One Key Issue; Two Different Perspectives
There are two ways to look at how FDA is doing in the quest for enough resources to do its job. The first is in relative terms. We know the budget environment is awful. In light of this, is FDA doing better relative to other agencies that might also have urgent cases? The second is in absolute terms. For the current or next fiscal year, will FDA have more or fewer dollars to spend, especially because its mission and responsibilities continue to grow?
In relative terms, the Senate’s Mikulski-Shelby bill appears to be a big plus for FDA. It would achieve three important goals for the agency in FY 13 that are better than the House proposed CR and that represent better treatment than all but a handful of federal agencies:
- All of the changes subsequently adopted in FDASIA have been included (two new user fees plus higher cap levels for PDUFA and MDUFA).
- FDA’s budget authority appropriation for FY 13 will be increased by $24 million in FY 13 over FY 12 (not considering the impact of the sequester).
- In addition to the larger regular appropriation for FDA, the Mikulski-Shelby bill includes $50 million in “no-year” (can be spent at any time) monies: $40 million for FSMA implementation and $10 million for improving the safety of the human drug supply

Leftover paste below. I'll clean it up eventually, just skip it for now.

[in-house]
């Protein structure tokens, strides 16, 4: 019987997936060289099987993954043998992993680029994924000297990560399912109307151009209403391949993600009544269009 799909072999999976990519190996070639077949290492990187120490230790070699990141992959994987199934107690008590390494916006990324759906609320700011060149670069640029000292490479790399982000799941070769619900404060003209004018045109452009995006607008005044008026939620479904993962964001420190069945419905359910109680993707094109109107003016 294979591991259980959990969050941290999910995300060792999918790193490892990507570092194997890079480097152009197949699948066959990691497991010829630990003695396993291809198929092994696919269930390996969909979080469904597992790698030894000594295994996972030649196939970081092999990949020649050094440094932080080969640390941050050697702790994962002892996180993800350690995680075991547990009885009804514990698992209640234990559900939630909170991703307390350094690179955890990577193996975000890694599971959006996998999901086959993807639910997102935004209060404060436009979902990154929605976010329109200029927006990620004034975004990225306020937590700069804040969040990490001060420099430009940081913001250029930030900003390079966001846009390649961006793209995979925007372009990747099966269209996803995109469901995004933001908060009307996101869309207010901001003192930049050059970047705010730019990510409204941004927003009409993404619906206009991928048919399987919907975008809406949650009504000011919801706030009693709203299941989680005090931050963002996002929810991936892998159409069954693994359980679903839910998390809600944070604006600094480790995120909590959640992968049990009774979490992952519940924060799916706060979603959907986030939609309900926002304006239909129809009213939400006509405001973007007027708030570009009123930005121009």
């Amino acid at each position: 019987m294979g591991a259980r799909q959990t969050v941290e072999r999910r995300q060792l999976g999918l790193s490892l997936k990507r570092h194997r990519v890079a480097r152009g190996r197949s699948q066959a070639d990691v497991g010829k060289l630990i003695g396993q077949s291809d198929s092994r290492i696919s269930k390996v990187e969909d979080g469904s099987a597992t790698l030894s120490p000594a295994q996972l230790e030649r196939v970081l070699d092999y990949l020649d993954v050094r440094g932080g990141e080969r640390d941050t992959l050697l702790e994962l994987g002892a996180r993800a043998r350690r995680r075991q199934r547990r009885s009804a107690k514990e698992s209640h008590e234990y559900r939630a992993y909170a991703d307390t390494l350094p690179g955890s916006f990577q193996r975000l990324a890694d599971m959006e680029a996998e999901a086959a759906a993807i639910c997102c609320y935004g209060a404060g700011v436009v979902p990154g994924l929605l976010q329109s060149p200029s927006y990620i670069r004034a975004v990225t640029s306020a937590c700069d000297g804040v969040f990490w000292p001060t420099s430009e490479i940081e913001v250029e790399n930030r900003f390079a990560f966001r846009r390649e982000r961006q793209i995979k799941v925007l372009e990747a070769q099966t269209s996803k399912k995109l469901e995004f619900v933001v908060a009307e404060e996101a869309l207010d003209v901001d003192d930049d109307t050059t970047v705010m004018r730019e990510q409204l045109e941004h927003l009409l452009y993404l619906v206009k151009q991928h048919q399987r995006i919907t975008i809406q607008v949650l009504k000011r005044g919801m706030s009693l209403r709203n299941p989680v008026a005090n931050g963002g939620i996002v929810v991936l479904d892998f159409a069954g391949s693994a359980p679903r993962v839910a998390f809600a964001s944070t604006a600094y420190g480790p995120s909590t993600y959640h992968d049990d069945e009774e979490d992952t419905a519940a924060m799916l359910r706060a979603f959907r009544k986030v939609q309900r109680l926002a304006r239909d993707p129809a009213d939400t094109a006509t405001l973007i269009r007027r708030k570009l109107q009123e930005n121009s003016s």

Thus, counting both the FY 13 new BA appropriations and the no-year money, FDA’s nominal increase over FY 12 is $74 million. The sequestered amounts must still be taken from total of both BA appropriation and user fees, as they existed on March 2. Further, as discussed in the news blurb in the top section, there is no guarantee that these relative advantages for FDA will survive the floor debate and a possible House-Senate conference on FY 13 funding.
Absent restoration of sequestered funds: in absolute dollar terms, FDA is almost certain to have fewer dollars to spend in FY 13 than it did in FY 12 for comparable programming. Strictly speaking, FDA may actually still have a small increase because of the $300 million that will be coming in as part of the new generic drug user fee program.
Second, the Mikulski-Shelby bill includes a 2.5% rescission on programs in the agriculture appropriations bill. The same or similar reductions are take in other sections of the bill (i.e., neither FDA nor agriculture programs are being selected out for additional cuts — some form of the rescission applies broadly to all programs).
As of Friday morning, we have checked with multiple sources and do not know whether this cut has been applied at the subcommittee allocation level or to each program amount in the bill. If it’s the first, the nominal numbers reported above are correct and the only reduction from them will be sequester (about 5%). If the rescission is at the program level, then the FDA appropriation numbers would be reduced by both sequester and the rescission (which would decrease FDA monies by as much as another $100 million). At that point, despite the relative advantages of the Senate bill, it is possible that the FDA would do better — in absolute dollar terms — with the House CR.
The Alliance will be on the Hill next week advocating on FDA’s behalf. We will also continue to monitor the situation closely and provide additional details and analysis as warranted.
Note: This analysis and commentary is written by Steven Grossman, the Deputy Executive Director of the Alliance for a Stronger FDA.